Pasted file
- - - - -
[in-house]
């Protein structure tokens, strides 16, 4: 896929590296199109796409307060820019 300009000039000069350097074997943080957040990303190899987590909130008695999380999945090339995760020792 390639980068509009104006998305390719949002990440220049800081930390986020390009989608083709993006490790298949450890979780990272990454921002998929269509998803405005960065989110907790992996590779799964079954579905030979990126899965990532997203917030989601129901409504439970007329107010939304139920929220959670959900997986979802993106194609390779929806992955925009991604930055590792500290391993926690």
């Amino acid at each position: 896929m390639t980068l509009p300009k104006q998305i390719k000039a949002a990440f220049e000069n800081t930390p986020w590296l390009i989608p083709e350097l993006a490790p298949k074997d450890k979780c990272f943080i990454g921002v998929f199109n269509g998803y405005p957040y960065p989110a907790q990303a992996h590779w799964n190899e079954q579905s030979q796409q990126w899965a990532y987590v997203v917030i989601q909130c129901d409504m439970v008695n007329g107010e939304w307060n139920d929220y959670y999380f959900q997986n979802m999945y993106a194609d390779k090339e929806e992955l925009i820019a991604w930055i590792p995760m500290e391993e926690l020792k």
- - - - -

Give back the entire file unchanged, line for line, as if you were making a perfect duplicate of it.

[in-house]
């Protein structure tokens, strides 16, 4: 896929590296199109796409307060820019 300009000039000069350097074997943080957040990303190899987590909130008695999380999945090339995760020792 390639980068509009104006998305390719949002990440220049800081930390986020390009989608083709993006490790298949450890979780990272990454921002998929269509998803405005960065989110907790992996590779799964079954579905030979990126899965990532997203917030989601129901409504439970007329107010939304139920929220959670959900997986979802993106194609390779929806992955925009991604930055590792500290391993926690």
């Amino acid at each position: 896929m390639t980068l509009p300009k104006q998305i390719k000039a949002a990440f220049e000069n800081t930390p986020w590296l390009i989608p083709e350097l993006a490790p298949k074997d450890k979780c990272f943080i990454g921002v998929f199109n269509g998803y405005p957040y960065p989110a907790q990303a992996h590779w799964n190899e079954q579905s030979q796409q990126w899965a990532y987590v997203v917030i989601q909130c129901d409504m439970v008695n007329g107010e939304w307060n139920d929220y959670y999380f959900q997986n979802m999945y993106a194609d390779k090339e929806e992955l925009i820019a991604w930055i590792p995760m500290e391993e926690l020792k």